Coinciding with race maintenance during the same 3-year period, at least four boxes (with at least two leaves each) of the following combinations were also inoculated: Brite EyesTM, Oso Easy® Paprika, and Lemon FizzTM were inoculated with the 11 races and BEP and PAP and Knock Out® was inoculated with race 7.

Results

Resistant and susceptible reactions for the host–isolate combinations were generally consistent across replications and straightforward to score, with no observed evidence of cross-contamination of isolates/races. Susceptible cultivars had multiple sporulating lesions develop per leaf, and resistant cultivars did not have observable lesions. The reactions of Knock Out® with isolates BEP and R6 (race 7) were exceptions. There were inconsistencies in the occurrences of infection and lesion growth on Knock Out® for the different boxes of leaves for each of the isolates. Due to these inconsistencies, the boxes for each inoculation date for Knock Out® were observed until day 25 to note whether additional leaves developed lesions and to watch for further development of the lesions that did develop. No additional lesions developed other than those visible by day 14, and sporulating lesions that did start by day 14 did not noticeably continue to expand after day 14.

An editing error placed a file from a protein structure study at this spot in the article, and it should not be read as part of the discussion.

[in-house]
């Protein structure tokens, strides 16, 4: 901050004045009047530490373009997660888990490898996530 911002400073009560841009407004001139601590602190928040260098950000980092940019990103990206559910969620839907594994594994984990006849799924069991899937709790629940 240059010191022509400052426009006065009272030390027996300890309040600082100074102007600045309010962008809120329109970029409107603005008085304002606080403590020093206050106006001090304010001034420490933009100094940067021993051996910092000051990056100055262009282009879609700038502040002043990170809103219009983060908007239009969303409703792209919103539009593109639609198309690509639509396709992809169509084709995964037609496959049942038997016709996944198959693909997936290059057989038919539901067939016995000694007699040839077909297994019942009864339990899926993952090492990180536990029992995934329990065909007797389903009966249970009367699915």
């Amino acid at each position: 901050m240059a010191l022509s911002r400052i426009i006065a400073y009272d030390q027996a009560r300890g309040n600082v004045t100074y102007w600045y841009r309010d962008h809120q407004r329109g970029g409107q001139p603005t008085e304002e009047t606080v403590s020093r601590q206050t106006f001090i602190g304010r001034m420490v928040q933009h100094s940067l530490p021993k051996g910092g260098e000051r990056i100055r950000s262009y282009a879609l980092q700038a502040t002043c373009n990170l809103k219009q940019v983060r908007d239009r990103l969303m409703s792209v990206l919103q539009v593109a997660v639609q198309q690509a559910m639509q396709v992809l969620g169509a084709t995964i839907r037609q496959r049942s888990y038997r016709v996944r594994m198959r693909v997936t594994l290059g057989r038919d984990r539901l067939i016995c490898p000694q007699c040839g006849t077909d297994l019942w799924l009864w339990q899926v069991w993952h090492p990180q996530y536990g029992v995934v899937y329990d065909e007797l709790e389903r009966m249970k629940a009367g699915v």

BEP and R6 (race 7) shared the same infection pattern on the original host differential (Table 1). However, adding the rose Lemon FizzTM to the differential distinguished them as separate races; Lemon FizzTM was susceptible to race 7 and resistant to BEP. Therefore, BEP represents a newly identified race of D. rosae and is designated as race 12. PAP had a unique infection pattern on the original host differential and represents a newly identified race of D. rosae designated race 13.

Oso Easy® Paprika shared the same race infection pattern across the 13 races as the host differential rose Baby LoveTM (‘SCRivluv’). Both roses were susceptible to races 11 and 13 and resistant to all the other races. Interestingly, Brite EyesTM and Lemon FizzTM were each susceptible to only a single race in the international race collection (race 12 and race 7, respectively).

Discussion

Isolates BEP and PAP represent two newly identified races of D. rosae, and inclusion of them in the international D. rosae race/isolate collection helps to strengthen and expand this important resource. Lemon FizzTM was critical to distinguishing races 7 (isolate R6) and 12 (isolate BEP), thereby justifying its inclusion in the D. rosae international host differential (Zlesak et al., 2017). As demonstrated in this study, as more hosts are added to a differential set, there is the possibility of discovering hosts that can separate isolates previously grouped as a common physiologic race into different races (Debener, 2019). A small differential set that does not produce robust phenotypic results risks underestimating the number of races from a collection of isolates.